Buying a home is an important step toward financial stability. And homebuyers, especially first-time buyers, often have many questions about the financial commitment required to purchase a house. One of the biggest questions we see from homebuyers is how much do I need for a down payment to buy a house?

The answer depends on a few different factors, including the value of the home you plan to purchase, your home loan type, and your credit history. But we're going to break all of that down for you so that you can start budgeting for your new home! 

What Is a Down Payment?

A down payment is the amount of the purchase price for your new home that you must pay upfront. The rest of the purchase price can be financed through a home mortgage loan. 

The down payment is typically expressed as a percent of the purchase price. For example, you might hear someone say they put 20% down. This means they paid 20% of the purchase price upfront and got a loan for the other 80%.

Since the down payment is based on the purchase price, the dollar amount varies widely depending on the value of the home you’re buying. 20% of a $200,000 home, for example, would be $40,000, while 20% of a $600,000 home would be $120,000. But your actual down payment could potentially be less. 

How Much Do You Need for a Down Payment?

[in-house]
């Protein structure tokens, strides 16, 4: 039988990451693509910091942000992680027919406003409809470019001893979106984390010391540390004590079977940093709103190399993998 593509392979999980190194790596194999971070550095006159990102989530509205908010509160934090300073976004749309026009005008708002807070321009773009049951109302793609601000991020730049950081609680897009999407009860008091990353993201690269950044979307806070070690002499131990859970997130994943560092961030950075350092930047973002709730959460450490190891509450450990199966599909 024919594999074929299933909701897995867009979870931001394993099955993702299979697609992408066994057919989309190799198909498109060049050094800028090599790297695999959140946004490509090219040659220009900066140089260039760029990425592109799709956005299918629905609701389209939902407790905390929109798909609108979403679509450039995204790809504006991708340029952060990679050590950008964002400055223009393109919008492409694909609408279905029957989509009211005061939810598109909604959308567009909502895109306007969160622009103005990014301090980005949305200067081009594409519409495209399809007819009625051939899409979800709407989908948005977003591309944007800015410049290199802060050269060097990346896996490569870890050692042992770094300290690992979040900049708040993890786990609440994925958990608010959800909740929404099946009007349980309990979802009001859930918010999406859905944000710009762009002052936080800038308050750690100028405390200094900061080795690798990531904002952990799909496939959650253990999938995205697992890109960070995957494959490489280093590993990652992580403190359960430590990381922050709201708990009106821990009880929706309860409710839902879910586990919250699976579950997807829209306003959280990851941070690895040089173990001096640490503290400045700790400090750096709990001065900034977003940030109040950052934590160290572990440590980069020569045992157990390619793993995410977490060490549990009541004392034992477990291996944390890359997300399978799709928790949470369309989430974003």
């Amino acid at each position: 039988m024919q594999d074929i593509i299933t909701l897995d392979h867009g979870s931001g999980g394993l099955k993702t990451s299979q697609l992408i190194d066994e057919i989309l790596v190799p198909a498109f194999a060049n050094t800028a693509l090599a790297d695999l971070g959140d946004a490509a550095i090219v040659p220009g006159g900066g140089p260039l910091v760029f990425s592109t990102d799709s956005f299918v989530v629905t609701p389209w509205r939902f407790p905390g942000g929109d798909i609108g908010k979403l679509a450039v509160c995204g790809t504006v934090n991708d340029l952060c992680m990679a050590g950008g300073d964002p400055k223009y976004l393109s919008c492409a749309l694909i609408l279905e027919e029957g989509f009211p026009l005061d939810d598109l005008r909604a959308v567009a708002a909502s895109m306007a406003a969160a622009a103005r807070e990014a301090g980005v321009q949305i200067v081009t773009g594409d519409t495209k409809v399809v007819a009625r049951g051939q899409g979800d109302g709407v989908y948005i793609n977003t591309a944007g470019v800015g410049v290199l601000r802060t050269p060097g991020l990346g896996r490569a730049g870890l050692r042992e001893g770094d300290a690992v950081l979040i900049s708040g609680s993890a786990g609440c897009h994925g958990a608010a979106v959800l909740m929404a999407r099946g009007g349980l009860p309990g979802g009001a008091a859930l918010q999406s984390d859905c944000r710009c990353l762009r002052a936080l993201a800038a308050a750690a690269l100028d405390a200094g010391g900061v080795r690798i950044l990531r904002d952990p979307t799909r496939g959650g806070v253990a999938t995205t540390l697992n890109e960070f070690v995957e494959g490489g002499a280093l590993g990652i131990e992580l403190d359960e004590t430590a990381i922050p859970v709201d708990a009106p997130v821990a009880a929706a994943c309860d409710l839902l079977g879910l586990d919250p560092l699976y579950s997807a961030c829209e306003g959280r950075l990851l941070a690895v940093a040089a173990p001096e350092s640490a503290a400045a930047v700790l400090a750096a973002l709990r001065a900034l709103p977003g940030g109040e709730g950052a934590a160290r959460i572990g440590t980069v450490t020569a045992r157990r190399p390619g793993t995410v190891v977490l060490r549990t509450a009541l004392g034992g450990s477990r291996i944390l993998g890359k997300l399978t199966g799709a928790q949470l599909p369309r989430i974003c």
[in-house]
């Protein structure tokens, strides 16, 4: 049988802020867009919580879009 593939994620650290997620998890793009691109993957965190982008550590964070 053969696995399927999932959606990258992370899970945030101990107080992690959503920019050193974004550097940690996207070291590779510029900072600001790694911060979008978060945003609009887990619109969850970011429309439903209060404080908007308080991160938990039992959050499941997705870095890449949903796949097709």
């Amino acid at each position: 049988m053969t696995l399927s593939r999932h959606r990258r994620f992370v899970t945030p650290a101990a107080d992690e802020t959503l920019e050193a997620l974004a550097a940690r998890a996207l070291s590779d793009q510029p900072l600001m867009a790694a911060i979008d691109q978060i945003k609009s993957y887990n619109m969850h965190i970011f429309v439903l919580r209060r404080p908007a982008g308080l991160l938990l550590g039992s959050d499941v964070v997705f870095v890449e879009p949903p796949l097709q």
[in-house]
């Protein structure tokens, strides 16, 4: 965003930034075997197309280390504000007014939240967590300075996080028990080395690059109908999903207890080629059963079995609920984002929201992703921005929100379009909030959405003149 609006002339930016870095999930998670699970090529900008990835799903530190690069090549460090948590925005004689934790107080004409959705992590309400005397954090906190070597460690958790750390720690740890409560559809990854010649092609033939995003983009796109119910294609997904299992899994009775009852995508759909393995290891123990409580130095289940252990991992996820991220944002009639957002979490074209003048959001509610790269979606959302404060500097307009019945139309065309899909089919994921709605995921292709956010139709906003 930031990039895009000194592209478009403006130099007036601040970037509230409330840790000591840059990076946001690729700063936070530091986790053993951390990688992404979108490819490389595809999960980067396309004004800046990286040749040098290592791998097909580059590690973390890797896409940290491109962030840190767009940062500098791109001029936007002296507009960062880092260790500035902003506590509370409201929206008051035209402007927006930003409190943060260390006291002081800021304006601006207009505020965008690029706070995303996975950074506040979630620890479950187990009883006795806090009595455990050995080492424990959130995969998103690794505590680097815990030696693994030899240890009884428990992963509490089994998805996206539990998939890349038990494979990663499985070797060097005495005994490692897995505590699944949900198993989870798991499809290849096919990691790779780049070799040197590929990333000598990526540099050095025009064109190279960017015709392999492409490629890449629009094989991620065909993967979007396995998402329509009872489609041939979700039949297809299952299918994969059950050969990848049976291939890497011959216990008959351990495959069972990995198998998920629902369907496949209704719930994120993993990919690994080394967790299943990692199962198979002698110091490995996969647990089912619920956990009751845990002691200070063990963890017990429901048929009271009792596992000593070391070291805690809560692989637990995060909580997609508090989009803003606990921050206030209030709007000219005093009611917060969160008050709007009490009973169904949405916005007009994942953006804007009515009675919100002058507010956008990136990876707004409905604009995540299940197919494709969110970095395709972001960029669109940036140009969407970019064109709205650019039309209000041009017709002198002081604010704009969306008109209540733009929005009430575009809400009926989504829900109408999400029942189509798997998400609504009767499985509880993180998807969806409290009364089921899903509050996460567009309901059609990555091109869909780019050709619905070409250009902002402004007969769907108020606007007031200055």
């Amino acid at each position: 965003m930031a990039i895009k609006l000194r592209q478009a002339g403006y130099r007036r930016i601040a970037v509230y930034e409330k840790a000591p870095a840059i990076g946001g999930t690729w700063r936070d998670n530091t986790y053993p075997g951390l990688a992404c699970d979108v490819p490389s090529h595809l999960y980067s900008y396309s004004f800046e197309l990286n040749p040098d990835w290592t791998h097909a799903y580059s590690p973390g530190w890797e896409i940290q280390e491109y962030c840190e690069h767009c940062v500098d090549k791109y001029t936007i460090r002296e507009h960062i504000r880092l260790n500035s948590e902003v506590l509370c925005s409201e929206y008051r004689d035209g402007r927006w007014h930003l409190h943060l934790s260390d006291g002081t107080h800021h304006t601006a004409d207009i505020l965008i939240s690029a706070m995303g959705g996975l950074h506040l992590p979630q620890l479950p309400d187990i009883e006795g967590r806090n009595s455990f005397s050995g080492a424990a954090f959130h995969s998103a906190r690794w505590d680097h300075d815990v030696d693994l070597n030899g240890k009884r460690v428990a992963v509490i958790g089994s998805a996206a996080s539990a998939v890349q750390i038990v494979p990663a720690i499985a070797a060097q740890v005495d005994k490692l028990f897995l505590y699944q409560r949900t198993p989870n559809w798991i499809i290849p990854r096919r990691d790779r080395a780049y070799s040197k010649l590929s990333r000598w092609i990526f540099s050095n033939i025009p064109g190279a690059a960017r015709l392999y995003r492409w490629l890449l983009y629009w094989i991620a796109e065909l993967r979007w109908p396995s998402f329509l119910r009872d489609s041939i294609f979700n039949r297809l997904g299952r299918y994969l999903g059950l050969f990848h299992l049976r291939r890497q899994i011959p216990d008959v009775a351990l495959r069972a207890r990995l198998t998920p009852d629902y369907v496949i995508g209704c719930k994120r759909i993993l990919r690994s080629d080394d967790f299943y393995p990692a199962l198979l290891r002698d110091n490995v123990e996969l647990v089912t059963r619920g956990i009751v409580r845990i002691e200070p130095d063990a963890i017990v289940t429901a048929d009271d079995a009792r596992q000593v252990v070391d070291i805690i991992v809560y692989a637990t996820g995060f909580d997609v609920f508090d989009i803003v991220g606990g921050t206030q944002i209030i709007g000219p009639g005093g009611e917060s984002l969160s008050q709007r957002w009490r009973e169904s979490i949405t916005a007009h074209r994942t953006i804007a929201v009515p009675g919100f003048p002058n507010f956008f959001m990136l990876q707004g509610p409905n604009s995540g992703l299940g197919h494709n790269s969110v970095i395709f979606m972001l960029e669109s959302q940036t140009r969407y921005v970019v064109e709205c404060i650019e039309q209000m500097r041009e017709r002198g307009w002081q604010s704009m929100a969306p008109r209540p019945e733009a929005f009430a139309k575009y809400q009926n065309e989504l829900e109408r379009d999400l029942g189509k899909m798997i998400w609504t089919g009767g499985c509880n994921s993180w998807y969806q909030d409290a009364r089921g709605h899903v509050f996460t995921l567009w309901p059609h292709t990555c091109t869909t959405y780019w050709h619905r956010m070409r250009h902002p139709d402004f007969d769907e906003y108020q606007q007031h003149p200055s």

The old rule of thumb was that homebuyers should have a 20% down payment.[1] But should you put 20% down on a house today? Not necessarily.

This 20% “rule” was established generations ago when home prices were much lower, and interest rates were much higher. Back then, it made more sense to make a large down payment like 20% because:

  1. People could reasonably save 20% for a down payment, and 
  2. The high interest rates made it more expensive to borrow money.

But today, home values are high,[2] and there are more loan options available to buyers.[3] You might only be able to afford a 5% down payment. And that’s okay because home loans generally come with lower interest rates than most other loan types (like student loans, for example) making the cost of financing reasonable.[4]

So, how much do you need for a down payment to buy a house?

Today’s buyers should plan to put at least 3-5% down on a home,[5] depending on their loan type and credit score. But before you decide to put less than 20% down, we need to discuss an important consideration: mortgage insurance.

What Is Mortgage Insurance?

Mortgage insurance (sometimes called private mortgage insurance or PMI) is a policy that protects your lender in case you fail to repay your mortgage loan. Lenders typically require that homebuyers purchase mortgage insurance if they make a down payment of less than 20%.[6] This is because lenders are taking a big financial risk by loaning you a high percentage of the home’s value. 

The cost of the mortgage insurance is typically rolled into your monthly mortgage payment.

Popular Home Loan Options

As we mentioned, your down payment depends on your home loan type. Different loan types have different minimum requirements. Here are some of the most popular options.

Conventional Loans